The conservative right is in full fury opposing the deal cooked up by Sens. John McCain (R-Ariz.), Edward Kennedy (D-Mass.), Jon Kyl (R-Ariz.) and Lindsey Graham (R-S.C.) for immigration reform. The full impact of the storm is likely to be felt by McCain as he offers himself as a candidate for the GOP nomination. The deal, of course, is good precisely because it pleases nobody. The right hates the idea that 12 million people who came here illegally can stay and work. The Hispanics hate that they have to pay $5,000 each, can't become citizens until they return to their country of origin, and cannot bring their famlies in. The left hates that the border fence and increased guards are prerequisites for the bill's implementation. The Democrats hate that the 12 million illegals won't be able to vote for a decade more. The Republicans hate that they will be able to vote eventually.

It’s a deal only a congressional insider could love. But Bush, Kennedy, Kyl, Graham and the other Senate supporters don't have to run in Republican primaries. McCain does, and he will not be lightly forgiven his apostasy in crafting this hodgepodge. Remember in evaluating this bill that a camel is a horse designed by a committee.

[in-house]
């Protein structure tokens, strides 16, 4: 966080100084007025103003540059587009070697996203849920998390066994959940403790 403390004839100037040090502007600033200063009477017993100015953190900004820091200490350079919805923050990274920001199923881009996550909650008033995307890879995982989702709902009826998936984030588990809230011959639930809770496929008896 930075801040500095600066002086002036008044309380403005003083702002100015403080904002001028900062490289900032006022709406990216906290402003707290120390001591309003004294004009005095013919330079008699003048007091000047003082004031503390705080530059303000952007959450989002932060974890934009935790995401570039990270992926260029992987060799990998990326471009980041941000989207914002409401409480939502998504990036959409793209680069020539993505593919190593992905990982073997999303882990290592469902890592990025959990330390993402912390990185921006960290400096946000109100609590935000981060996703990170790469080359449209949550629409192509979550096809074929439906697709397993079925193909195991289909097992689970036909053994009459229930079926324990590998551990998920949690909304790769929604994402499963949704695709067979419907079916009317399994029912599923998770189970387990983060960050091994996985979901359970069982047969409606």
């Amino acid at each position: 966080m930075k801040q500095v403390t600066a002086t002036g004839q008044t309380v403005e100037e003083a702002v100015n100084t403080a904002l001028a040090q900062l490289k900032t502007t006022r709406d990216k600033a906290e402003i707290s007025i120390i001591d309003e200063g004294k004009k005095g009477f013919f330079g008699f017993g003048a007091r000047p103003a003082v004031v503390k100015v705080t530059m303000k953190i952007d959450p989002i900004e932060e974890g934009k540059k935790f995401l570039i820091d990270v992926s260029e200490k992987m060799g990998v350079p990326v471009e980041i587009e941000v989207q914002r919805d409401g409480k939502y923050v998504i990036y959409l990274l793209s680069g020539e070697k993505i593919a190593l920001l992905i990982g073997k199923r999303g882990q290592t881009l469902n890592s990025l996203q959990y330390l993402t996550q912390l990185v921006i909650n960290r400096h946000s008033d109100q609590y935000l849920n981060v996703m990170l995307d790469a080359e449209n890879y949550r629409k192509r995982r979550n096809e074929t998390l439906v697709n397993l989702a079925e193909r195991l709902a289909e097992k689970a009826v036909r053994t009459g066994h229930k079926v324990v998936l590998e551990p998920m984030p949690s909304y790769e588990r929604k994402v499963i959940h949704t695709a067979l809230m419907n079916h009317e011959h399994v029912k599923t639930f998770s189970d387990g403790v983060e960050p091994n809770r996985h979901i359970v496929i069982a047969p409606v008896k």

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On Immigration Bill, Give Credit Where It’s Due

Immigration. Complicated isn’t the half of it; 380 pages and counting. Anyone can demagogue this baby.

I have to say, however, that I have great admiration for the senators from both sides of the aisle who have worked tirelessly, day in and day out, to craft a bill that goes to the heart of what the legislative process should be all about.

At the risk of pulling a “I remember the good old days” line, I have certain nostalgic feelings for my tenure as a young staff aide in the Senate in the ’70s and as a page in the mid-1960s. I remember the intense back-and-forth of civil rights bills, the compromises, the arm-twisting by Lyndon Johnson and Hubert Humphrey; I remember working on legislation growing out of Frank Church’s Intelligence Committee investigations on domestic surveillance; the Panama Canal Treaties; environmental legislation that changed the country.